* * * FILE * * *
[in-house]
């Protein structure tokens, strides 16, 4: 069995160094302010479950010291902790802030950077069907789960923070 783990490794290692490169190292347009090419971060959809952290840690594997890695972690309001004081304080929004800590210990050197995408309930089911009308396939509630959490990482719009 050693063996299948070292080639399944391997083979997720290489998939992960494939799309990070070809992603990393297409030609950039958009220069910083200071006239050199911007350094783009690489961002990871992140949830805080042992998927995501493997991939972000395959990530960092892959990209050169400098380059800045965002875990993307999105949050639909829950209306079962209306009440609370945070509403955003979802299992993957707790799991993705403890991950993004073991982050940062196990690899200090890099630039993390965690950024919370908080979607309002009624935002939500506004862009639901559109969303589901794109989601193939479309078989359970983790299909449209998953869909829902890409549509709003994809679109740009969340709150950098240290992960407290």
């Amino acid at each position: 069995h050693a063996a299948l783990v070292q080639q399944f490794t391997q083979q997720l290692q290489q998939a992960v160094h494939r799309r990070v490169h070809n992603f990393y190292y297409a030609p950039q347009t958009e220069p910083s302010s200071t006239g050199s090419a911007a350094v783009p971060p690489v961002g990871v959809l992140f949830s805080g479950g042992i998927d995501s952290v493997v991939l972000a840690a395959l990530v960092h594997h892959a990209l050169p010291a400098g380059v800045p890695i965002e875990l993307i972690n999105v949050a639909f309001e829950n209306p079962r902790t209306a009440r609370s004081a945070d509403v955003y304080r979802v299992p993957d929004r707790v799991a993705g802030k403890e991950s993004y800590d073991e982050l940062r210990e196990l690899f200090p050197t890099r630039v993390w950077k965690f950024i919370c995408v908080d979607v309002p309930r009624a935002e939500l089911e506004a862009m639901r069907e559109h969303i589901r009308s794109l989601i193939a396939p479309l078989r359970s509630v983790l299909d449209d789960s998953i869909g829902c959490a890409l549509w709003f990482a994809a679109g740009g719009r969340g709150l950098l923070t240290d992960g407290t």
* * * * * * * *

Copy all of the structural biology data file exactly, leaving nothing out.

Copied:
[in-house]
């Protein structure tokens, strides 16, 4: 069995160094302010479950010291902790802030950077069907789960923070 783990490794290692490169190292347009090419971060959809952290840690594997890695972690309001004081304080929004800590210990050197995408309930089911009308396939509630959490990482719009 050693063996299948070292080639399944391997083979997720290489998939992960494939799309990070070809992603990393297409030609950039958009220069910083200071006239050199911007350094783009690489961002990871992140949830805080042992998927995501493997991939972000395959990530960092892959990209050169400098380059800045965002875990993307999105949050639909829950209306079962209306009440609370945070509403955003979802299992993957707790799991993705403890991950993004073991982050940062196990690899200090890099630039993390965690950024919370908080979607309002009624935002939500506004862009639901559109969303589901794109989601193939479309078989359970983790299909449209998953869909829902890409549509709003994809679109740009969340709150950098240290992960407290």
């Amino acid at each position: 069995h050693a063996a299948l783990v070292q080639q399944f490794t391997q083979q997720l290692q290489q998939a992960v160094h494939r799309r990070v490169h070809n992603f990393y190292y297409a030609p950039q347009t958009e220069p910083s302010s200071t006239g050199s090419a911007a350094v783009p971060p690489v961002g990871v959809l992140f949830s805080g479950g042992i998927d995501s952290v493997v991939l972000a840690a395959l990530v960092h594997h892959a990209l050169p010291a400098g380059v800045p890695i965002e875990l993307i972690n999105v949050a639909f309001e829950n209306p079962r902790t209306a009440r609370s004081a945070d509403v955003y304080r979802v299992p993957d929004r707790v799991a993705g802030k403890e991950s993004y800590d073991e982050l940062r210990e196990l690899f200090p050197t890099r630039v993390w950077k965690f950024i919370c995408v908080d979607v309002p309930r009624a935002e939500l089911e506004a862009m639901r069907e559109h969303i589901r009308s794109l989601i193939a396939p479309l078989r359970s509630v983790l299909d449209d789960s998953i869909g829902c959490a890409l549509w709003f990482a994809a679109g740009g719009r969340g709150l950098l923070t240290d992960g407290t």